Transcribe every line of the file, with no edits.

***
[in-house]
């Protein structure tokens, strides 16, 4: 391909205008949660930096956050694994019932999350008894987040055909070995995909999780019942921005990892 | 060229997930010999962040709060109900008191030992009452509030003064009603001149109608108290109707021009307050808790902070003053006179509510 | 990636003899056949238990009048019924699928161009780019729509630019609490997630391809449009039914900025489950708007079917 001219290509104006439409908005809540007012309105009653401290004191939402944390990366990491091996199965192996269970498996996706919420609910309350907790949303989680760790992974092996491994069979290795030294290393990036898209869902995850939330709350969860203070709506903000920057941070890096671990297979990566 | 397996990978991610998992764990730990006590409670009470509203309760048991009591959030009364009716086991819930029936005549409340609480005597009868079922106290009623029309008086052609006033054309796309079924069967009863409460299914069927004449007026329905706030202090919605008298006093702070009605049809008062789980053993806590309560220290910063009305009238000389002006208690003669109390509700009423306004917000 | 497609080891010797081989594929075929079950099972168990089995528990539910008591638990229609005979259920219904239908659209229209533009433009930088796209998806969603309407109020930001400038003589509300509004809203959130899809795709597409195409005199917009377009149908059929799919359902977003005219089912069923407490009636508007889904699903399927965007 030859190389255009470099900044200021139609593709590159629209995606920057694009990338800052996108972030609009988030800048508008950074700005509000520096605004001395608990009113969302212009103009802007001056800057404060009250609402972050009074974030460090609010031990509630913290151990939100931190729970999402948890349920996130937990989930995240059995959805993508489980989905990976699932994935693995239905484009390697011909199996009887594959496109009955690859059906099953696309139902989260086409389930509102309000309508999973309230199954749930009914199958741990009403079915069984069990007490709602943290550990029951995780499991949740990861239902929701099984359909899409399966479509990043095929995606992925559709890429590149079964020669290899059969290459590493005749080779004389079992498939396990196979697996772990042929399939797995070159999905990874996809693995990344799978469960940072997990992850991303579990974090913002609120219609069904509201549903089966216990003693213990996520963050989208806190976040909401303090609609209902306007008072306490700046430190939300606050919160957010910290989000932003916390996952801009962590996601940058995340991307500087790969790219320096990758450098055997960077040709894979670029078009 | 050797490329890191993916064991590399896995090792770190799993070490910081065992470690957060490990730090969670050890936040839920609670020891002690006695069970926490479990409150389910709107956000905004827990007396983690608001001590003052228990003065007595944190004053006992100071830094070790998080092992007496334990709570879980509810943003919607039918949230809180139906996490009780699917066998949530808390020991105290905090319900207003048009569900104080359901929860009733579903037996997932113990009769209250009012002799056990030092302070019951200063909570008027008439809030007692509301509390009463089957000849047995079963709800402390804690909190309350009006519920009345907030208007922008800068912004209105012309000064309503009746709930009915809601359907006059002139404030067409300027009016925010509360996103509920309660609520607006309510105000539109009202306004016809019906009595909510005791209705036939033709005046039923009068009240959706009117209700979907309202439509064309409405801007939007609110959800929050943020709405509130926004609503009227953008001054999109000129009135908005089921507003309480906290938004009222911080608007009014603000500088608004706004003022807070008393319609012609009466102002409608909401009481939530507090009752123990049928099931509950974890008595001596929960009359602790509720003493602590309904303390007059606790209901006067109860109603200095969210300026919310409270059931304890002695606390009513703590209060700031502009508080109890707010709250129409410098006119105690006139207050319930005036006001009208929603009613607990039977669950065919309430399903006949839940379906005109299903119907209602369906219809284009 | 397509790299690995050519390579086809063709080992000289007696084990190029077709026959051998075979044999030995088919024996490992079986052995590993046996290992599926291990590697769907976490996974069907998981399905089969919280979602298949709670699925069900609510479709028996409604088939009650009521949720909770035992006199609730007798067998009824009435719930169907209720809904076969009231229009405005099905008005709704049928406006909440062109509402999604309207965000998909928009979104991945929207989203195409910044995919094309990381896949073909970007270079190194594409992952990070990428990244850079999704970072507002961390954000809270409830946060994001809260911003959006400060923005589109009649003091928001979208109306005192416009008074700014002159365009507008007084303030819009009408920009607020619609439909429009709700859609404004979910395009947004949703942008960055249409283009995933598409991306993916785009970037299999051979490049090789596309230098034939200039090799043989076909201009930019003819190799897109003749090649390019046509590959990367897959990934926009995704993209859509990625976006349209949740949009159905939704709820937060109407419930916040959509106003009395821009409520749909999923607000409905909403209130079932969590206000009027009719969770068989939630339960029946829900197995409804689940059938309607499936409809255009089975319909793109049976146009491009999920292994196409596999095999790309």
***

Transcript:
[in-house]
């Protein structure tokens, strides 16, 4: 391909205008949660930096956050694994019932999350008894987040055909070995995909999780019942921005990892 | 060229997930010999962040709060109900008191030992009452509030003064009603001149109608108290109707021009307050808790902070003053006179509510 | 990636003899056949238990009048019924699928161009780019729509630019609490997630391809449009039914900025489950708007079917 001219290509104006439409908005809540007012309105009653401290004191939402944390990366990491091996199965192996269970498996996706919420609910309350907790949303989680760790992974092996491994069979290795030294290393990036898209869902995850939330709350969860203070709506903000920057941070890096671990297979990566 | 397996990978991610998992764990730990006590409670009470509203309760048991009591959030009364009716086991819930029936005549409340609480005597009868079922106290009623029309008086052609006033054309796309079924069967009863409460299914069927004449007026329905706030202090919605008298006093702070009605049809008062789980053993806590309560220290910063009305009238000389002006208690003669109390509700009423306004917000 | 497609080891010797081989594929075929079950099972168990089995528990539910008591638990229609005979259920219904239908659209229209533009433009930088796209998806969603309407109020930001400038003589509300509004809203959130899809795709597409195409005199917009377009149908059929799919359902977003005219089912069923407490009636508007889904699903399927965007 030859190389255009470099900044200021139609593709590159629209995606920057694009990338800052996108972030609009988030800048508008950074700005509000520096605004001395608990009113969302212009103009802007001056800057404060009250609402972050009074974030460090609010031990509630913290151990939100931190729970999402948890349920996130937990989930995240059995959805993508489980989905990976699932994935693995239905484009390697011909199996009887594959496109009955690859059906099953696309139902989260086409389930509102309000309508999973309230199954749930009914199958741990009403079915069984069990007490709602943290550990029951995780499991949740990861239902929701099984359909899409399966479509990043095929995606992925559709890429590149079964020669290899059969290459590493005749080779004389079992498939396990196979697996772990042929399939797995070159999905990874996809693995990344799978469960940072997990992850991303579990974090913002609120219609069904509201549903089966216990003693213990996520963050989208806190976040909401303090609609209902306007008072306490700046430190939300606050919160957010910290989000932003916390996952801009962590996601940058995340991307500087790969790219320096990758450098055997960077040709894979670029078009 | 050797490329890191993916064991590399896995090792770190799993070490910081065992470690957060490990730090969670050890936040839920609670020891002690006695069970926490479990409150389910709107956000905004827990007396983690608001001590003052228990003065007595944190004053006992100071830094070790998080092992007496334990709570879980509810943003919607039918949230809180139906996490009780699917066998949530808390020991105290905090319900207003048009569900104080359901929860009733579903037996997932113990009769209250009012002799056990030092302070019951200063909570008027008439809030007692509301509390009463089957000849047995079963709800402390804690909190309350009006519920009345907030208007922008800068912004209105012309000064309503009746709930009915809601359907006059002139404030067409300027009016925010509360996103509920309660609520607006309510105000539109009202306004016809019906009595909510005791209705036939033709005046039923009068009240959706009117209700979907309202439509064309409405801007939007609110959800929050943020709405509130926004609503009227953008001054999109000129009135908005089921507003309480906290938004009222911080608007009014603000500088608004706004003022807070008393319609012609009466102002409608909401009481939530507090009752123990049928099931509950974890008595001596929960009359602790509720003493602590309904303390007059606790209901006067109860109603200095969210300026919310409270059931304890002695606390009513703590209060700031502009508080109890707010709250129409410098006119105690006139207050319930005036006001009208929603009613607990039977669950065919309430399903006949839940379906005109299903119907209602369906219809284009 | 397509790299690995050519390579086809063709080992000289007696084990190029077709026959051998075979044999030995088919024996490992079986052995590993046996290992599926291990590697769907976490996974069907998981399905089969919280979602298949709670699925069900609510479709028996409604088939009650009521949720909770035992006199609730007798067998009824009435719930169907209720809904076969009231229009405005099905008005709704049928406006909440062109509402999604309207965000998909928009979104991945929207989203195409910044995919094309990381896949073909970007270079190194594409992952990070990428990244850079999704970072507002961390954000809270409830946060994001809260911003959006400060923005589109009649003091928001979208109306005192416009008074700014002159365009507008007084303030819009009408920009607020619609439909429009709700859609404004979910395009947004949703942008960055249409283009995933598409991306993916785009970037299999051979490049090789596309230098034939200039090799043989076909201009930019003819190799897109003749090649390019046509590959990367897959990934926009995704993209859509990625976006349209949740949009159905939704709820937060109407419930916040959509106003009395821009409520749909999923607000409905909403209130079932969590206000009027009719969770068989939630339960029946829900197995409804689940059938309607499936409809255009089975319909793109049976146009491009999920292994196409596999095999790309």